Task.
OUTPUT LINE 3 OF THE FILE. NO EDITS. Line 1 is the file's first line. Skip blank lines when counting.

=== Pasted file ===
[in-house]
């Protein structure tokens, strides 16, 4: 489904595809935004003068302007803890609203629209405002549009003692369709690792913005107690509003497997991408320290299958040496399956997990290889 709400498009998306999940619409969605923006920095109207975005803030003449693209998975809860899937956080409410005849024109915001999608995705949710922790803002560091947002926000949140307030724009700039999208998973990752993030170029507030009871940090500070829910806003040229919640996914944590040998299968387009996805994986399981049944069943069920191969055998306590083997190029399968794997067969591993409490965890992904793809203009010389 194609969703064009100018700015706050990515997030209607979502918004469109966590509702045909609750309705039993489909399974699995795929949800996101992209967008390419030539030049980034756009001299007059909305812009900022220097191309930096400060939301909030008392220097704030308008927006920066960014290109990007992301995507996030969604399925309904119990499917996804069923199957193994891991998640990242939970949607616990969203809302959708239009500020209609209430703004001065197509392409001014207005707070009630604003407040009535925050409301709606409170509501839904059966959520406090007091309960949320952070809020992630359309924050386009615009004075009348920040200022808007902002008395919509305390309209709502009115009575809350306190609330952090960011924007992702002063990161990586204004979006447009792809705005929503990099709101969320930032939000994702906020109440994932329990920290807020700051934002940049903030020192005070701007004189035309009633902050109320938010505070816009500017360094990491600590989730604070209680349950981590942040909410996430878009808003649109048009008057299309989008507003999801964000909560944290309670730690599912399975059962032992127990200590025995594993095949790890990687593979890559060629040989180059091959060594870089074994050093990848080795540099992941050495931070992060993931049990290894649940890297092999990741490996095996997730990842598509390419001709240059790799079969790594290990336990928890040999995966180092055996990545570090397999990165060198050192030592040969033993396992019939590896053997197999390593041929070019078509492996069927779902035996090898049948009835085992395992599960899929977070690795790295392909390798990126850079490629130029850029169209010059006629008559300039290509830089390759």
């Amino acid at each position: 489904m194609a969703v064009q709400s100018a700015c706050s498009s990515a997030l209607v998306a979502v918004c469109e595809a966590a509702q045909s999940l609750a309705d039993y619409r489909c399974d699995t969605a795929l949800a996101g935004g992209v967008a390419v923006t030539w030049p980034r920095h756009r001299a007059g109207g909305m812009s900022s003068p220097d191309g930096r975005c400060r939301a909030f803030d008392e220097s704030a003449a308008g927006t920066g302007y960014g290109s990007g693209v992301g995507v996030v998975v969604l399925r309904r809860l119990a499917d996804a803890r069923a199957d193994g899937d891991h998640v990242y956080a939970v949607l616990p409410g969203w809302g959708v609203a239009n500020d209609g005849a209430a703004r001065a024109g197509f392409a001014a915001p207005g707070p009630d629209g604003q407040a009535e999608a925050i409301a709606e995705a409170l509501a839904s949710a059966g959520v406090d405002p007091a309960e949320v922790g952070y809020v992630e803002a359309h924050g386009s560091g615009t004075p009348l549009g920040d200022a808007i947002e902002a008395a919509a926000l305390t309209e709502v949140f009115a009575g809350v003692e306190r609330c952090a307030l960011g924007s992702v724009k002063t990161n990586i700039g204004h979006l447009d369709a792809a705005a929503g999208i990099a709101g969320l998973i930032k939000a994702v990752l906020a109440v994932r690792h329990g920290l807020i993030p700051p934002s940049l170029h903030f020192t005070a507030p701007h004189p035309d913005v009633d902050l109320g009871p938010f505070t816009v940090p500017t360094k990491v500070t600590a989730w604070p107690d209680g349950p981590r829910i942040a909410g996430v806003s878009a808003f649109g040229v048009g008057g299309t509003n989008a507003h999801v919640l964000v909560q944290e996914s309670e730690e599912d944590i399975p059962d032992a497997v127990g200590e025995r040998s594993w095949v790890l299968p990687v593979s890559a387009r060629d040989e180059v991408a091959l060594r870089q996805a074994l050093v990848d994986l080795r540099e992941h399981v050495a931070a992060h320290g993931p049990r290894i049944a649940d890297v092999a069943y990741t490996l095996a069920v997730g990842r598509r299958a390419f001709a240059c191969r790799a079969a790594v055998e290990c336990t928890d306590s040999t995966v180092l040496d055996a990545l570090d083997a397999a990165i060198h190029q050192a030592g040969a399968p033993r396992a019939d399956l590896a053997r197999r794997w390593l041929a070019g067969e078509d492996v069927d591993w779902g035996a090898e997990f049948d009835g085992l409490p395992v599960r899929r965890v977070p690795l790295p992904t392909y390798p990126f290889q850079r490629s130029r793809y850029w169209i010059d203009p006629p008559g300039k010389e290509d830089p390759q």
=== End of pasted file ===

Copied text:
């Amino acid at each position: 489904m194609a969703v064009q709400s100018a700015c706050s498009s990515a997030l209607v998306a979502v918004c469109e595809a966590a509702q045909s999940l609750a309705d039993y619409r489909c399974d699995t969605a795929l949800a996101g935004g992209v967008a390419v923006t030539w030049p980034r920095h756009r001299a007059g109207g909305m812009s900022s003068p220097d191309g930096r975005c400060r939301a909030f803030d008392e220097s704030a003449a308008g927006t920066g302007y960014g290109s990007g693209v992301g995507v996030v998975v969604l399925r309904r809860l119990a499917d996804a803890r069923a199957d193994g899937d891991h998640v990242y956080a939970v949607l616990p409410g969203w809302g959708v609203a239009n500020d209609g005849a209430a703004r001065a024109g197509f392409a001014a915001p207005g707070p009630d629209g604003q407040a009535e999608a925050i409301a709606e995705a409170l509501a839904s949710a059966g959520v406090d405002p007091a309960e949320v922790g952070y809020v992630e803002a359309h924050g386009s560091g615009t004075p009348l549009g920040d200022a808007i947002e902002a008395a919509a926000l305390t309209e709502v949140f009115a009575g809350v003692e306190r609330c952090a307030l960011g924007s992702v724009k002063t990161n990586i700039g204004h979006l447009d369709a792809a705005a929503g999208i990099a709101g969320l998973i930032k939000a994702v990752l906020a109440v994932r690792h329990g920290l807020i993030p700051p934002s940049l170029h903030f020192t005070a507030p701007h004189p035309d913005v009633d902050l109320g009871p938010f505070t816009v940090p500017t360094k990491v500070t600590a989730w604070p107690d209680g349950p981590r829910i942040a909410g996430v806003s878009a808003f649109g040229v048009g008057g299309t509003n989008a507003h999801v919640l964000v909560q944290e996914s309670e730690e599912d944590i399975p059962d032992a497997v127990g200590e025995r040998s594993w095949v790890l299968p990687v593979s890559a387009r060629d040989e180059v991408a091959l060594r870089q996805a074994l050093v990848d994986l080795r540099e992941h399981v050495a931070a992060h320290g993931p049990r290894i049944a649940d890297v092999a069943y990741t490996l095996a069920v997730g990842r598509r299958a390419f001709a240059c191969r790799a079969a790594v055998e290990c336990t928890d306590s040999t995966v180092l040496d055996a990545l570090d083997a397999a990165i060198h190029q050192a030592g040969a399968p033993r396992a019939d399956l590896a053997r197999r794997w390593l041929a070019g067969e078509d492996v069927d591993w779902g035996a090898e997990f049948d009835g085992l409490p395992v599960r899929r965890v977070p690795l790295p992904t392909y390798p990126f290889q850079r490629s130029r793809y850029w169209i010059d203009p006629p008559g300039k010389e290509d830089p390759q």